This story originally appeared in UCLA Today, a discontinued publication.

UCLA’s new research center is UC’s 100th certifiably green project

The Clinical and Translational Research Center is UCLA's newest LEED-certified green building, and UC's 100th.
The Clinical and Translational Research Center is UCLA's newest LEED-certified green building, and UC's 100th.
In a freshly renovated UCLA lab space, researchers run clinical trials to test groundbreaking new treatments for cancer, sleep disorders, paraplegia and more. But the amazing work isn’t just in the research – it’s in the very walls.
The energy-efficient lab equipment, the locally sourced building materials and other environmentally friendly touches represent more than just another green structure on UCLA’s campus. The clinical research lab represents a milestone. It’s the 100th LEED-certified green project in the UC system.
UCLA’s Clinical and Translational Research Center, reinvented out of space in the former hospital emergency room in the Center for Health Sciences, was ranked LEED Gold last month by the U.S. Green Building Council, which awards the ranking to green buildings for features that save on energy, water and waste. This latest ranking makes UC the first university system to build 100 certified-green buildings, according to the UC Office of the President. Read the UC story here.
The achievement comes at a fitting time for the campus, said Todd Lynch, UCLA’s LEED specialist in Capital Programs.
Watch UC's slideshow showing some of the system's 100 green buildings and hear from top UC sustainability experts.
“It’s great that UCLA has the 100th project in part because it’s a nice marker in our own timeline, because this year we will basically double the number of LEED certifications at UCLA,” Lynch said. UCLA started with five LEED buildings in January, and the new lab space marks UCLA’s ninth, with a few more certifications expected later this year and more than 20 projects in the pipeline.
“It’s a very clear statement of the commitment [to the environment] that’s there, and of the sort of energy and ingenuity that people from across the UC have brought to this effort,” Lynch added. “It’s a real stamp of quality on the type of construction that the entire UC system has been doing.”
UC campuses have led by example, noted UCLA’s chief sustainability officer, Nurit Katz.
“The fact that we’ve been able to achieve these projects during this challenging budget climate, I think, points to how, in many ways, there isn’t the perceived conflict between the environment and the economy,” Katz said. “These green building projects provide additional savings on top of the $90 million saved through UC’s energy-efficiency projects done in partnership with state utilities. Those savings mean more resources for students and for our education and research mission.”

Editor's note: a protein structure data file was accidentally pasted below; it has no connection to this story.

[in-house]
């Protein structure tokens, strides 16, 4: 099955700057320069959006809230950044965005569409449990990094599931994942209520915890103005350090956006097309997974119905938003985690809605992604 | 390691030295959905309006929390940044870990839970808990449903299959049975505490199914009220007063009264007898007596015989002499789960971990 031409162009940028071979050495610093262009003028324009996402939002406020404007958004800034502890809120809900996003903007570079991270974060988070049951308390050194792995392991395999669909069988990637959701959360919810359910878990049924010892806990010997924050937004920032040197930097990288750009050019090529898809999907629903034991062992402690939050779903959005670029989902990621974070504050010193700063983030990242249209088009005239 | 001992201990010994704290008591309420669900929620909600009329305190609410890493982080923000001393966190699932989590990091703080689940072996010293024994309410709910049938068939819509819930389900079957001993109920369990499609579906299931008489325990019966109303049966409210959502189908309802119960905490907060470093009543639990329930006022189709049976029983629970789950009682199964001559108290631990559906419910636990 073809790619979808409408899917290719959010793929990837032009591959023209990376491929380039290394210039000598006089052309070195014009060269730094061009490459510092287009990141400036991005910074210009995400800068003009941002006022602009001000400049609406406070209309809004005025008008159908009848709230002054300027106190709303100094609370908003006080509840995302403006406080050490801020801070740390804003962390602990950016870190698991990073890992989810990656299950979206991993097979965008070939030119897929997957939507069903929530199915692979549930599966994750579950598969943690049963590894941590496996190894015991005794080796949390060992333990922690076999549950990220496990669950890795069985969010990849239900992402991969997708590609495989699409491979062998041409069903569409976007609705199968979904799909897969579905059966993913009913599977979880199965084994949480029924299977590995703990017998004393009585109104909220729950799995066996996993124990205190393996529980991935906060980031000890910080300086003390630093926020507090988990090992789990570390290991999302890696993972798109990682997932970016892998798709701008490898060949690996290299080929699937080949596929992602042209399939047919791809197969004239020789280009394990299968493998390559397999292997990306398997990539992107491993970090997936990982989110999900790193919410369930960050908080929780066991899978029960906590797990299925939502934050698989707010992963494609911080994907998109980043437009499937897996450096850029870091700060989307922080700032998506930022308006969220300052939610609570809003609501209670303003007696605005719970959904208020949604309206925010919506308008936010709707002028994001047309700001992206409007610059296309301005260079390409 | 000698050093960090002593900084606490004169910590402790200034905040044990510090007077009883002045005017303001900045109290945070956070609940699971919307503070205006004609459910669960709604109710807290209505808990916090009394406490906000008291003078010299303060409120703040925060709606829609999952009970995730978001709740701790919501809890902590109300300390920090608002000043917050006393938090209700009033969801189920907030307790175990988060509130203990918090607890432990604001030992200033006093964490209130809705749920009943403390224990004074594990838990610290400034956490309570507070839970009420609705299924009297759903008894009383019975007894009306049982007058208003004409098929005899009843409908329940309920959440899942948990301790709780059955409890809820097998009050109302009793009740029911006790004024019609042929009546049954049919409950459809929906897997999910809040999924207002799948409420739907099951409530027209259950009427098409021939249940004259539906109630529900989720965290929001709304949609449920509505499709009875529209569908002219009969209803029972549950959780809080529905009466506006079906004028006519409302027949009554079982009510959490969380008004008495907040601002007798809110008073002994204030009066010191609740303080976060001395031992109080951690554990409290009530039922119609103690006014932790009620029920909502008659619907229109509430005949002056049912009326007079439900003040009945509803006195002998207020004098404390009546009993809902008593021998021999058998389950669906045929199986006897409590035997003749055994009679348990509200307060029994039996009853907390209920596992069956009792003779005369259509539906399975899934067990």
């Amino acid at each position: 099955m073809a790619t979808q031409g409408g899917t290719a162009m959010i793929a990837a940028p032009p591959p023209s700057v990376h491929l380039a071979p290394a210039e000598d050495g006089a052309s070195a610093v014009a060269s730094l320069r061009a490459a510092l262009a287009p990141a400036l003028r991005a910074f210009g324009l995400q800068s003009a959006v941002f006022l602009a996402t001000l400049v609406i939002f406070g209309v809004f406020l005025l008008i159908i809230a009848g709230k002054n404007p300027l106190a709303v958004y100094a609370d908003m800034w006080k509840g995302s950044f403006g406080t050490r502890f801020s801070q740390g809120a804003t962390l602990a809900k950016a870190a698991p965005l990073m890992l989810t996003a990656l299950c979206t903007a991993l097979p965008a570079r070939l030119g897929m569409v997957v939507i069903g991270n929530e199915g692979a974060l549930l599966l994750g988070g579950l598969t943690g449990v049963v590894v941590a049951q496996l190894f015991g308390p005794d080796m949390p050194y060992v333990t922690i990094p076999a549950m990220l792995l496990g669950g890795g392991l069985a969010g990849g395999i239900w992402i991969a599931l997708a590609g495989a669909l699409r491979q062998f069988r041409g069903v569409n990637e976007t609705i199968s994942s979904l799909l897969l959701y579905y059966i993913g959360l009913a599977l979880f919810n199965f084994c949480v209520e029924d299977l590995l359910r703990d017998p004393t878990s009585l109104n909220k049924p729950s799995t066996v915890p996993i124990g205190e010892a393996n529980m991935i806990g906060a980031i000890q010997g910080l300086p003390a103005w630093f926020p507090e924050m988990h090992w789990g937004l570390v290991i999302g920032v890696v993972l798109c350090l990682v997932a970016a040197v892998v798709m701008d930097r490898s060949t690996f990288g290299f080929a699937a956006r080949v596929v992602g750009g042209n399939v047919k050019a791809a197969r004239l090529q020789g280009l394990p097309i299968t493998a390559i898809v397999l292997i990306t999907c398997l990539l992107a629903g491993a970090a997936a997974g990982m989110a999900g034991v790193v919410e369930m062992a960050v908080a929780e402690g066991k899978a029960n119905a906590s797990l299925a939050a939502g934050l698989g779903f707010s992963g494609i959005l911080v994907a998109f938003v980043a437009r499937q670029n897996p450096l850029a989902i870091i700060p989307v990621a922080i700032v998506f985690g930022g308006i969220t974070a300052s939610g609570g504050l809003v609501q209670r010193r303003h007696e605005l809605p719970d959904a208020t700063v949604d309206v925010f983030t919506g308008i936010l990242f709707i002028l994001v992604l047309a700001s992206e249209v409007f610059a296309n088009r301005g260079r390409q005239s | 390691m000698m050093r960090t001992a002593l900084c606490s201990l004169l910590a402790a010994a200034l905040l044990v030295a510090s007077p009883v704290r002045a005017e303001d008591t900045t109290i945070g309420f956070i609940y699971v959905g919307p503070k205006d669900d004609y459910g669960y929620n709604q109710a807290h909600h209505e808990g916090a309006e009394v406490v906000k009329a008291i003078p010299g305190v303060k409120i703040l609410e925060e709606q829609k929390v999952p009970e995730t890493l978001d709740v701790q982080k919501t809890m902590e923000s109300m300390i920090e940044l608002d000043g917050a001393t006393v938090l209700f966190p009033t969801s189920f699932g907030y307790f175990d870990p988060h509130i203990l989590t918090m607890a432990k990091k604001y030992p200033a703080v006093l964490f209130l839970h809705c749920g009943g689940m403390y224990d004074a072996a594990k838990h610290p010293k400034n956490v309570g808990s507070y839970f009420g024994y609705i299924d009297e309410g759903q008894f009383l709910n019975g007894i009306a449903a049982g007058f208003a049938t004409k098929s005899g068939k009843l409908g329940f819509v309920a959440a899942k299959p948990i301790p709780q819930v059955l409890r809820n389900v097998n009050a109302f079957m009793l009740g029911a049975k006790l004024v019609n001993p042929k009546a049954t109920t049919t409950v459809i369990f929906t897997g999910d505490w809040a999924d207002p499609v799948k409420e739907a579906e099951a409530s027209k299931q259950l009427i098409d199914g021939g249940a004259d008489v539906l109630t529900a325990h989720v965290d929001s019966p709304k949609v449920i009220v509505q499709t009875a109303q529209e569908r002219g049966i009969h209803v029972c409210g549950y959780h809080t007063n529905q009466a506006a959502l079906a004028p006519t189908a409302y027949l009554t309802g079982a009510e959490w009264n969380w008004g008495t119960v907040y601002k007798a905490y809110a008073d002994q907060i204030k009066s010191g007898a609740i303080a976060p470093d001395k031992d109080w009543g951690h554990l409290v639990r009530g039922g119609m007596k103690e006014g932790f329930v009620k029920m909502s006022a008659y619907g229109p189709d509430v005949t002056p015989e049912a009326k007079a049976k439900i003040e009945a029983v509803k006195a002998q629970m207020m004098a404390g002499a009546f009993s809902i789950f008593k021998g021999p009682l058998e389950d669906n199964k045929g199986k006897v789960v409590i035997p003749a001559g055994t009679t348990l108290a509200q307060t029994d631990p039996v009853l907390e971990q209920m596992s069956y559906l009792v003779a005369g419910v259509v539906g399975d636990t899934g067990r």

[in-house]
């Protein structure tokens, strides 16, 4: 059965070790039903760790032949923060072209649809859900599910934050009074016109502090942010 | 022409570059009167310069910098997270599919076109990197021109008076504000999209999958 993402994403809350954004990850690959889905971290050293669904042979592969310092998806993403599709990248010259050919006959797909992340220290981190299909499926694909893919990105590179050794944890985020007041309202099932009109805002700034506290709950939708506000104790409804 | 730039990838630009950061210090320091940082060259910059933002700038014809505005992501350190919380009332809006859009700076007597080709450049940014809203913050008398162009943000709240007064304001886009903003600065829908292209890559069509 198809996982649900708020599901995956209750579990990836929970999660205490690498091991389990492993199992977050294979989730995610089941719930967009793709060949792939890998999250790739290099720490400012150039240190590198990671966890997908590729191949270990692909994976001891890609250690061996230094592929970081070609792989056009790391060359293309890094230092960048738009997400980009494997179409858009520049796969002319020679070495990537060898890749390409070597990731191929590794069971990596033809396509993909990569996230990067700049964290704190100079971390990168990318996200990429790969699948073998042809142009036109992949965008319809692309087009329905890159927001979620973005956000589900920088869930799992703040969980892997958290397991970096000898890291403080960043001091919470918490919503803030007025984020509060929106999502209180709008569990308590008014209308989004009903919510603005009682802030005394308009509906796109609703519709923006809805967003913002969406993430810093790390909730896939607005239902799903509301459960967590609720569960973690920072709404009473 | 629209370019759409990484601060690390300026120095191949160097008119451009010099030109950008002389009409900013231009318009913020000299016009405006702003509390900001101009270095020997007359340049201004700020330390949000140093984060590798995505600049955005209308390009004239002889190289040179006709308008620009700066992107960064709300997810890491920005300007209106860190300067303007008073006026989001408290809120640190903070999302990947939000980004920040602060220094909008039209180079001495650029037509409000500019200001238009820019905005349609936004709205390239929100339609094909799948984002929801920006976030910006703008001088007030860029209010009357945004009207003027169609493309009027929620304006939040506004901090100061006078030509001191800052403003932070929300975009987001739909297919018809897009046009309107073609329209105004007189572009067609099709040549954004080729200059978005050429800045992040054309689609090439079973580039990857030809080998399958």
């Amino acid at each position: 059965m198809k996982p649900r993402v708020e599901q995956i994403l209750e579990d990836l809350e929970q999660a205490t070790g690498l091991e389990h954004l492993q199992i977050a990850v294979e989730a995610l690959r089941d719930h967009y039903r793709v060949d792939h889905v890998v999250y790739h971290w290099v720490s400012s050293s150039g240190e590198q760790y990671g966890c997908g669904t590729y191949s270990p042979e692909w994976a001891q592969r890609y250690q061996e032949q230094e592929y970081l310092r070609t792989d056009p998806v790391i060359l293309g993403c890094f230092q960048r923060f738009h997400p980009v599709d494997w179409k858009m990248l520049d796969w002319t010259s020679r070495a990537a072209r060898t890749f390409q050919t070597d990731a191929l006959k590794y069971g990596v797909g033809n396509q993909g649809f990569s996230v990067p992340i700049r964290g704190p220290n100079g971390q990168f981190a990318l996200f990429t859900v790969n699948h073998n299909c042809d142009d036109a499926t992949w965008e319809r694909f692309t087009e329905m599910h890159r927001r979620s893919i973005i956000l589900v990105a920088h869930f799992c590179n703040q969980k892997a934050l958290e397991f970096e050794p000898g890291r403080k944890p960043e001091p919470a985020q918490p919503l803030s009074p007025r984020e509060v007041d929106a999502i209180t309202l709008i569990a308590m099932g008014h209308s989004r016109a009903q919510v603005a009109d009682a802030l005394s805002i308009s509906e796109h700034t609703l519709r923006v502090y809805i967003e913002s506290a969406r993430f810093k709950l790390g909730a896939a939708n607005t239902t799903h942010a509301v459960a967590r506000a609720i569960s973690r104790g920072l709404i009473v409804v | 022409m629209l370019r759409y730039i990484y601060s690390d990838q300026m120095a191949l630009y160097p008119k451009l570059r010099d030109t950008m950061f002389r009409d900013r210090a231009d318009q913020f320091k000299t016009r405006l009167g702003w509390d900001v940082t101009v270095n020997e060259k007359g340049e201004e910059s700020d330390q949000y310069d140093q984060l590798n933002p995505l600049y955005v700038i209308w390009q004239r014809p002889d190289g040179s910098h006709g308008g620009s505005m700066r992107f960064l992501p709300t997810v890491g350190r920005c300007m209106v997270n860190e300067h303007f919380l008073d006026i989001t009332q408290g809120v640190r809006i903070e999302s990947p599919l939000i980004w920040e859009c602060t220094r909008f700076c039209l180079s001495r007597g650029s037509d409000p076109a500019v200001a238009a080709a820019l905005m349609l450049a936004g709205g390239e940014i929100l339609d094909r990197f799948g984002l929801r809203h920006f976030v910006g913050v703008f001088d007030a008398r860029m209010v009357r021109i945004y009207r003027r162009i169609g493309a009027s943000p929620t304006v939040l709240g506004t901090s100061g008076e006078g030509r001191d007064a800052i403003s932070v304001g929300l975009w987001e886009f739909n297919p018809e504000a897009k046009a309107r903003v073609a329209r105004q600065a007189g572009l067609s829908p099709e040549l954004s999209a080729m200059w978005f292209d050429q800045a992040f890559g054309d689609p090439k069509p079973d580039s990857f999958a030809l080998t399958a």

UC and UCLA policy requires that all new buildings and major retrofits meet LEED standards, and the new research center showcases many of the green policies used across campus, Lynch said. UCLA’s urban borders mean there’s not much room to grow, so many LEED projects aren’t new construction but retrofits, like the renovation of part of the old emergency room for the Clinical and Translational Research Center.
In the new space, high-efficiency water fixtures save 36 percent more water than required by building codes, and four-fifths of construction waste was diverted from landfills. Other building materials were reused or locally sourced, which cuts down on pollution from transportation.
The new research center does clinical trials in cardiology, endocrinology, maternal/fetal medicine, neurology, oncology, pediatrics and in its Sleep Study Center. Creating sustainable medical spaces offer special challenges, with needs for such amenities as bright lights, power-hungry equipment and specialized ventilation, but efficient lighting saves 15 percent more power than required, and 96 percent of the equipment is Energy-Star rated.
The courtyard of the new LEED research space.
The courtyard of the new LEED research space.
Because the labs are below ground level, the architects made an effort to bring natural light in with a courtyard entry, and specialized ventilation draws in fresh air. The project only used paints, carpets and woods that are low-VOC (volatile organic compounds) or no-VOC — chemicals that cause “that new-car smell,” Lynch said — which further improved indoor air quality and reduces environmentally harmful chemical emissions.
“A building can contribute not only to the health of the larger environment but also to the health of the people working there,” Lynch said.
“It’s a world of difference,” center director Regina Olivas said of the new space. “It’s brighter, and I have so much more space available so I have room to do more studies. It’s a big improvement.”
The university didn’t sacrifice aesthetics either, said Michael Grant-Martin, the senior project manager from UCLA Capital Programs.
“It’s actually quite beautiful,” Grant-Martin said. “The main aesthetic goal for this project was to feel like you’re not walking into a hospital. We want patients to come to a place that feels more like a spa and makes them feel comfortable.”
Certified-green buildings are helping UCLA meet its greenhouse gas emissions reduction targets, already down 27 percent per square foot since 1990. LEED requirements to divert construction waste from landfills have also helped the campus accomplish its goal of diverting 75 percent of campus waste from landfills this year, Katz said.
“The ultimate goal is that every building throughout the UC system should be green and more efficient, and LEED is a good measure for that,” Katz said. “So we’re very excited and honored to be the 100th LEED certification. It’s a neat milestone to reach as a system, and we’re very excited to have it here at UCLA.”
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